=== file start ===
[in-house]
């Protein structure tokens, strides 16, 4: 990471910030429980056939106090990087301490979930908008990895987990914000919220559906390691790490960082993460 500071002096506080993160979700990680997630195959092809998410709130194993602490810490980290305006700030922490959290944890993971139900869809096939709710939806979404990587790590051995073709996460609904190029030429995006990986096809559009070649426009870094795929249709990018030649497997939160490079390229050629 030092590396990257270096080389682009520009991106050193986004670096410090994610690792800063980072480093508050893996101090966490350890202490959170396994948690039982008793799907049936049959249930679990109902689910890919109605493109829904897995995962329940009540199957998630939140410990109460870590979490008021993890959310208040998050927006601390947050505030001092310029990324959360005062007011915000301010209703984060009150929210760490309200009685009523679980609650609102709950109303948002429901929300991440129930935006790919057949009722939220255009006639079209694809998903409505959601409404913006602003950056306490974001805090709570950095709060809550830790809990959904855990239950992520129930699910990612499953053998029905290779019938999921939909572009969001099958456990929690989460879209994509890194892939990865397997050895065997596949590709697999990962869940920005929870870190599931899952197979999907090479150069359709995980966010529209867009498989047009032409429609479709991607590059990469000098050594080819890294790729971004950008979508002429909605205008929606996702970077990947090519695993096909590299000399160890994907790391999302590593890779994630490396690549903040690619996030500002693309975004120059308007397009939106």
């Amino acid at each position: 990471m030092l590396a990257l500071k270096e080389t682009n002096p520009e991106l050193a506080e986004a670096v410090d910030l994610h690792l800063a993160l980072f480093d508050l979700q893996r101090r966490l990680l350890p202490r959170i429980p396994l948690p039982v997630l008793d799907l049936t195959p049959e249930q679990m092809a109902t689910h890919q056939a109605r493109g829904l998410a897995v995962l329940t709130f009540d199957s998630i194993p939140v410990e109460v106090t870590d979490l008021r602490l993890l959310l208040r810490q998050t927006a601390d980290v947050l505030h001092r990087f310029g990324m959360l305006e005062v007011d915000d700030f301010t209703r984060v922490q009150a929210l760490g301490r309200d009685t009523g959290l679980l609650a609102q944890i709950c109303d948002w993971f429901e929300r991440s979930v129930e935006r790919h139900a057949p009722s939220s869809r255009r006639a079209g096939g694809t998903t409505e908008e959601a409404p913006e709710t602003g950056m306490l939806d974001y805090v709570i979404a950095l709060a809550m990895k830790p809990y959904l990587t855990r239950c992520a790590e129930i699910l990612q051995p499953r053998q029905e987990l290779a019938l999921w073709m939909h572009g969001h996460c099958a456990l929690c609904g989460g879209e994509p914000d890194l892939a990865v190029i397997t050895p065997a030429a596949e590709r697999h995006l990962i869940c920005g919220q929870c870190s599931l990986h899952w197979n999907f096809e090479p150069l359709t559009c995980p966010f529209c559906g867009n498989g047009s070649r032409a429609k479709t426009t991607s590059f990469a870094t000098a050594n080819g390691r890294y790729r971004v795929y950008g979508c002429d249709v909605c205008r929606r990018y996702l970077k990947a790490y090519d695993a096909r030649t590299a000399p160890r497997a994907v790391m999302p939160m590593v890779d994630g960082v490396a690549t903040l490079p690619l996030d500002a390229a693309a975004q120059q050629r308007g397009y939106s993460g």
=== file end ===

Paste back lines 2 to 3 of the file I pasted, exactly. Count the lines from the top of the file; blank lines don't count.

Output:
């Protein structure tokens, strides 16, 4: 990471910030429980056939106090990087301490979930908008990895987990914000919220559906390691790490960082993460 500071002096506080993160979700990680997630195959092809998410709130194993602490810490980290305006700030922490959290944890993971139900869809096939709710939806979404990587790590051995073709996460609904190029030429995006990986096809559009070649426009870094795929249709990018030649497997939160490079390229050629 030092590396990257270096080389682009520009991106050193986004670096410090994610690792800063980072480093508050893996101090966490350890202490959170396994948690039982008793799907049936049959249930679990109902689910890919109605493109829904897995995962329940009540199957998630939140410990109460870590979490008021993890959310208040998050927006601390947050505030001092310029990324959360005062007011915000301010209703984060009150929210760490309200009685009523679980609650609102709950109303948002429901929300991440129930935006790919057949009722939220255009006639079209694809998903409505959601409404913006602003950056306490974001805090709570950095709060809550830790809990959904855990239950992520129930699910990612499953053998029905290779019938999921939909572009969001099958456990929690989460879209994509890194892939990865397997050895065997596949590709697999990962869940920005929870870190599931899952197979999907090479150069359709995980966010529209867009498989047009032409429609479709991607590059990469000098050594080819890294790729971004950008979508002429909605205008929606996702970077990947090519695993096909590299000399160890994907790391999302590593890779994630490396690549903040690619996030500002693309975004120059308007397009939106």
């Amino acid at each position: 990471m030092l590396a990257l500071k270096e080389t682009n002096p520009e991106l050193a506080e986004a670096v410090d910030l994610h690792l800063a993160l980072f480093d508050l979700q893996r101090r966490l990680l350890p202490r959170i429980p396994l948690p039982v997630l008793d799907l049936t195959p049959e249930q679990m092809a109902t689910h890919q056939a109605r493109g829904l998410a897995v995962l329940t709130f009540d199957s998630i194993p939140v410990e109460v106090t870590d979490l008021r602490l993890l959310l208040r810490q998050t927006a601390d980290v947050l505030h001092r990087f310029g990324m959360l305006e005062v007011d915000d700030f301010t209703r984060v922490q009150a929210l760490g301490r309200d009685t009523g959290l679980l609650a609102q944890i709950c109303d948002w993971f429901e929300r991440s979930v129930e935006r790919h139900a057949p009722s939220s869809r255009r006639a079209g096939g694809t998903t409505e908008e959601a409404p913006e709710t602003g950056m306490l939806d974001y805090v709570i979404a950095l709060a809550m990895k830790p809990y959904l990587t855990r239950c992520a790590e129930i699910l990612q051995p499953r053998q029905e987990l290779a019938l999921w073709m939909h572009g969001h996460c099958a456990l929690c609904g989460g879209e994509p914000d890194l892939a990865v190029i397997t050895p065997a030429a596949e590709r697999h995006l990962i869940c920005g919220q929870c870190s599931l990986h899952w197979n999907f096809e090479p150069l359709t559009c995980p966010f529209c559906g867009n498989g047009s070649r032409a429609k479709t426009t991607s590059f990469a870094t000098a050594n080819g390691r890294y790729r971004v795929y950008g979508c002429d249709v909605c205008r929606r990018y996702l970077k990947a790490y090519d695993a096909r030649t590299a000399p160890r497997a994907v790391m999302p939160m590593v890779d994630g960082v490396a690549t903040l490079p690619l996030d500002a390229a693309a975004q120059q050629r308007g397009y939106s993460g």